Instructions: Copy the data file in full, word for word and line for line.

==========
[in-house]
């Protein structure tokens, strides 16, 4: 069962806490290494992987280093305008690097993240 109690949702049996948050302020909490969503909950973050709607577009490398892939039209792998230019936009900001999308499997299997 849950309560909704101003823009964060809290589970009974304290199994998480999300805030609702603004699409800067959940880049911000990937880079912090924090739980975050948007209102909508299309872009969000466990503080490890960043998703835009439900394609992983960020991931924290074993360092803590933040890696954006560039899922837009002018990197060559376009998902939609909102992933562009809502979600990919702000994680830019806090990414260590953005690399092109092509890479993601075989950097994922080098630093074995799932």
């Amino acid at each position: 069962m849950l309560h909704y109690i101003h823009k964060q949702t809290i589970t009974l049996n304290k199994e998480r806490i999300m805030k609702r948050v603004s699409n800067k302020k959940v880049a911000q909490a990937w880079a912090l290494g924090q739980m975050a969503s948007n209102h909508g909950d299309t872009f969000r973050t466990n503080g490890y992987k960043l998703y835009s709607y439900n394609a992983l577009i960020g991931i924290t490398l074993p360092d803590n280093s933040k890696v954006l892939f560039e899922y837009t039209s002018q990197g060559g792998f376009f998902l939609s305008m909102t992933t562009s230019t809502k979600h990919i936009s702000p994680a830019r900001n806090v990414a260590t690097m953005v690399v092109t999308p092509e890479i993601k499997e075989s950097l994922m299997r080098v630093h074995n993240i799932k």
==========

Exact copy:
[in-house]
């Protein structure tokens, strides 16, 4: 069962806490290494992987280093305008690097993240 109690949702049996948050302020909490969503909950973050709607577009490398892939039209792998230019936009900001999308499997299997 849950309560909704101003823009964060809290589970009974304290199994998480999300805030609702603004699409800067959940880049911000990937880079912090924090739980975050948007209102909508299309872009969000466990503080490890960043998703835009439900394609992983960020991931924290074993360092803590933040890696954006560039899922837009002018990197060559376009998902939609909102992933562009809502979600990919702000994680830019806090990414260590953005690399092109092509890479993601075989950097994922080098630093074995799932």
């Amino acid at each position: 069962m849950l309560h909704y109690i101003h823009k964060q949702t809290i589970t009974l049996n304290k199994e998480r806490i999300m805030k609702r948050v603004s699409n800067k302020k959940v880049a911000q909490a990937w880079a912090l290494g924090q739980m975050a969503s948007n209102h909508g909950d299309t872009f969000r973050t466990n503080g490890y992987k960043l998703y835009s709607y439900n394609a992983l577009i960020g991931i924290t490398l074993p360092d803590n280093s933040k890696v954006l892939f560039e899922y837009t039209s002018q990197g060559g792998f376009f998902l939609s305008m909102t992933t562009s230019t809502k979600h990919i936009s702000p994680a830019r900001n806090v990414a260590t690097m953005v690399v092109t999308p092509e890479i993601k499997e075989s950097l994922m299997r080098v630093h074995n993240i799932k």